Around 96 percent of all barcodes purchased each year are those that attach to the conmputer or host using a cord. Most commonly used in retail and industrial environments, the corded scanner decodes the barcode, and sends ASCII text down the cord to the computer. The data is transferred to the keyboard buffer, then to the screen where the cursor is flashing. All corded wedge scanners are programmed out of the box to sent a <Carriage Return>< Line Feed> at the end of the text data so the effect on the computer is the same as the operator typing in the number under the barcode, then pressing the <Enter> key.
Good, reliable corded scanners that can scan all common symbology barcodes are currently in the $200 range for one with a 5-year guarantee..
Barcode technology has improved consistenly over the last decade. Barcode scanners of all stripes have decreased in cost. Current pricing of mid-grade retail / industial barcode scanners is in the $200 range for a unit with a stand and 5-year guarante.
In the simplest implementations, the wired barcode scanner is all that's required to begin reaping the increased speed and accuracy of scanning barcodes. In all retail and most industrial environments product barcodes can be found on products shipped in from vendors. Most companies have some sort of comptuer software that required the operator to enter the UPC or SKU number into the system, which a corded scanner can accomplish out of the box without set-up.
Even the simplest and most basic corded barcode scanner is programmable. The programming of the unit is stored in the firmware within the device itself. In most cases, the scanner is programmed by scanning specific set-up barcodes from the manual in a specific order, although most manufacturers now have software tools available to do that part for you - all you have to do is call out the rules that you want the scanner to follow.
Programming options include how the device will perform. On most corded scanners you can set the interface, when the scanner light turns on and off, and the volume and duration of the beep indicating a good read.
Although corded scanner all all programmed out of the box to send a <Carriage Return><Line Feed> as a suffix, you can change the default programming to anything you want. Some desktop software requires the operator to press the <Tab> key after entering the barcode number...the scanner can be programmed to send that key sequence. Some applications require different suffixes and prefixes. Here are some examples of corded scanning programming you might be faced with:
Programming options and variations differ depending on the cost and complexity of the corded scanner. The most inexpensive of corded scanner will have only basic programming options, while more expensive units, like the in-counter grocery scanner will have a plethora of programming options.
By definition, the portable scanners (that aren't wireless wedge) or mobile computers are infinitely programmable. Generally, the scanner part of the device can be programmed with rudimentary rules such as the symbologies allowed and the suffix or prefix desired. Normally, however the scanner portion of the device will be controlled by the application program on the device.
Application programs are programs that perform specific functions on the mobile computer - much like the Microsoft Office suite of programs handle a variety of tasks on the desktop computer. Generally, data collection applications that run on mobile computers with barcode scanners are designed specifically to make the data collection process as fast as possible with as little operator keyed input or other intervention as can be accomplished. Because they're so specific, these programs are created by staff or contracted computer programmers with expertise in program design and coding.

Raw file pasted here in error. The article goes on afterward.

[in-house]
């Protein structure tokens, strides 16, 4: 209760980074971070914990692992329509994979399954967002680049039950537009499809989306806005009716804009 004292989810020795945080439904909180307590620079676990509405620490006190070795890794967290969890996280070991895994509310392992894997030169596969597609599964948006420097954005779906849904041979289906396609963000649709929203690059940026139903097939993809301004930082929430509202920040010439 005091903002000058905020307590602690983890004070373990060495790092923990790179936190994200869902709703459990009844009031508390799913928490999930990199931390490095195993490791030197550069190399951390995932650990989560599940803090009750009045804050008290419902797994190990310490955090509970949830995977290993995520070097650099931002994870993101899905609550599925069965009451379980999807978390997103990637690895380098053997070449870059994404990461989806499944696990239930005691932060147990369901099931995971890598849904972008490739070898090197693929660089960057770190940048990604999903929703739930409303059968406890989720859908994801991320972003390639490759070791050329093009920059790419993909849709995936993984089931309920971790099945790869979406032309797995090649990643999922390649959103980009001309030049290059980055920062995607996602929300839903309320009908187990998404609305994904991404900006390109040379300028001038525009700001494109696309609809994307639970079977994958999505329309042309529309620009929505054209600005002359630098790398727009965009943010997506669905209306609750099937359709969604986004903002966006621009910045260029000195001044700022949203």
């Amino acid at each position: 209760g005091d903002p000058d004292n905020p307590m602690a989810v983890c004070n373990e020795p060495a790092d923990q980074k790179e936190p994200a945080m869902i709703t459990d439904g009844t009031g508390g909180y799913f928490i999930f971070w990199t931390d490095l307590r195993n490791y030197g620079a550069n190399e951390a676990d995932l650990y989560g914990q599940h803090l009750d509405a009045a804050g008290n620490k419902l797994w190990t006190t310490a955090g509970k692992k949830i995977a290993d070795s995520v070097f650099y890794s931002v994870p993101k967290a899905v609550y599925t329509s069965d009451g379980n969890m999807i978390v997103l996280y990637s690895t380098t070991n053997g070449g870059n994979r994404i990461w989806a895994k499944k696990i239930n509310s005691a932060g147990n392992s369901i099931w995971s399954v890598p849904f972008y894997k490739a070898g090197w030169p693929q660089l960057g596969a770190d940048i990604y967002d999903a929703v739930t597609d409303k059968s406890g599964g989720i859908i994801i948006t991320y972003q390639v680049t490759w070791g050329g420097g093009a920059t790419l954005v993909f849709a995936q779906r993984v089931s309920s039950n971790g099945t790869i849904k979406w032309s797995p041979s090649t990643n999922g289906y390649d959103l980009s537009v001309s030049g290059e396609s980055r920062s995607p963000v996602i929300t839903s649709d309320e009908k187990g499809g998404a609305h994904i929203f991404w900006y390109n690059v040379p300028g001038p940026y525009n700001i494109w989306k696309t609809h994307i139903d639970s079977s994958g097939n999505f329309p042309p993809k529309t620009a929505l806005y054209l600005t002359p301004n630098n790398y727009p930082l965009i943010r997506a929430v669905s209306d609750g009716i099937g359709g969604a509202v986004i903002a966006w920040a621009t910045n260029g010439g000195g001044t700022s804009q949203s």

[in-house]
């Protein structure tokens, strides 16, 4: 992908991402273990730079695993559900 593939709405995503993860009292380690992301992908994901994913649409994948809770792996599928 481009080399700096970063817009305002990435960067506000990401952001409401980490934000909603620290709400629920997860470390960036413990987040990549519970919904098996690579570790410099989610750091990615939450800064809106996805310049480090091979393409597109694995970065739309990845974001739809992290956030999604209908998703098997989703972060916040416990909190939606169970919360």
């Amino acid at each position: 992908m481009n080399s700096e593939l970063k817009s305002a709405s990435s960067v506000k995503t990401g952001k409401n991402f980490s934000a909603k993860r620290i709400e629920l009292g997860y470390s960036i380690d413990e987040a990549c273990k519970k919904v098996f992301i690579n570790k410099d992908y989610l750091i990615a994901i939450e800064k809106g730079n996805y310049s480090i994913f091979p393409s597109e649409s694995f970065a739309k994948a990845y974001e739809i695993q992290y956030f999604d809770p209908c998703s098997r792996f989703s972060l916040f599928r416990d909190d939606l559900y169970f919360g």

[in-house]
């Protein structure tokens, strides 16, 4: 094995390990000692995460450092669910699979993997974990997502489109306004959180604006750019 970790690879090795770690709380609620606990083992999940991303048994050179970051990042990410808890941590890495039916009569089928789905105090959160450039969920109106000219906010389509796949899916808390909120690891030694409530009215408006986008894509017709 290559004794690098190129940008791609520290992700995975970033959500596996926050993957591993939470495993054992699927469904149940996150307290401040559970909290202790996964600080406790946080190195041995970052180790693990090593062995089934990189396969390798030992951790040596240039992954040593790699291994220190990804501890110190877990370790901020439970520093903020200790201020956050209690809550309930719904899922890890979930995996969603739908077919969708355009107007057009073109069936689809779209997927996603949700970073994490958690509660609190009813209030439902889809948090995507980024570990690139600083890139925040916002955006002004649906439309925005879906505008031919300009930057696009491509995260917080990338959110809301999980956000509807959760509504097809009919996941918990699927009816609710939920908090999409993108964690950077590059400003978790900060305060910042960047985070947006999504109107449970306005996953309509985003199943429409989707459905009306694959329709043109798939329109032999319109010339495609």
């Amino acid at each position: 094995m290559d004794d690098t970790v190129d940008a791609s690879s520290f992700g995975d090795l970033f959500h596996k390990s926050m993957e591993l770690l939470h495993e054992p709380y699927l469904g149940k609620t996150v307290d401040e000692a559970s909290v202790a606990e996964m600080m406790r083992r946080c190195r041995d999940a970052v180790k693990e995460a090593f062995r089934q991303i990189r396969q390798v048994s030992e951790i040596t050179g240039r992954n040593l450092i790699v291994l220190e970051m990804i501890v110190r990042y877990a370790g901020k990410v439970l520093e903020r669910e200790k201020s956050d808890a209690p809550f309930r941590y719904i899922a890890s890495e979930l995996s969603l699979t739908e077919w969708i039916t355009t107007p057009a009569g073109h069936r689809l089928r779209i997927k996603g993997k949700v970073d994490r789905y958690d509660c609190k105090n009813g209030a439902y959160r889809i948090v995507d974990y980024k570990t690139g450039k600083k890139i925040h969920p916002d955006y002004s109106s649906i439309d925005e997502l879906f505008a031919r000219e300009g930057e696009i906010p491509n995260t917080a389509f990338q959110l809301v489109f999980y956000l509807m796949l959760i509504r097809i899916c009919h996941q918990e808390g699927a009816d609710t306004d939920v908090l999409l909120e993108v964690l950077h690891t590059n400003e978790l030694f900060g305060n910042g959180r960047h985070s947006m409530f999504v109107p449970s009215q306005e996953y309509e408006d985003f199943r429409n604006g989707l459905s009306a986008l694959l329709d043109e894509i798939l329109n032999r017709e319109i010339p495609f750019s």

In the past couple of years, there have been some trends developing associated with programming mobile computers with barcode scanners;
Barcode scanners were originally designed to read one-dimensional barcodes. These barcodes represent numbers or text as vertical black bars of varying width, separated by a white "gap" of varying width. Generally speaking, Linear Barcodes work well with standard scanners as long as the code is less than 3 inches in width, with a general "density" of 12 characters per inch. Using these general guidlines, the most data that can be comfortably stored in a linear barcode would be around 30 characters, if you're planning on using a standard barcode scanner.
NOTE: The figures above are general estimates, given here in the most simplistic of examples. We've done applications with more than 70 characters in a single linear barcode that is roughly 6" in width...and the code is being read by a standard scanner. But, for safety and planning, if you need to comfortably read more than 30 characters from one code, we recommend you go to a 2-dimensional barcode.
Now we get to the interesting part....2-dimensional barcodes, and their scanners. First, its important to understand that a 2-D barcode is can store around a page of text, but generally that text has to be "parsed" into whatever application that you're using so that it makes sense. A lot of users want to transfer all this data in the 2-dimensional barcode to their computers. Data formatting is easy with a little help - and all 2 dimensional barcode scanners can be programmed to do it.
Don't forget to give us a call if you have a question about facts about barcode scanners you haven't seen here. All our representatives have at least 5 years experience in the technology, and can ask the right questions to help you identify the barcode scanner that will work best for you.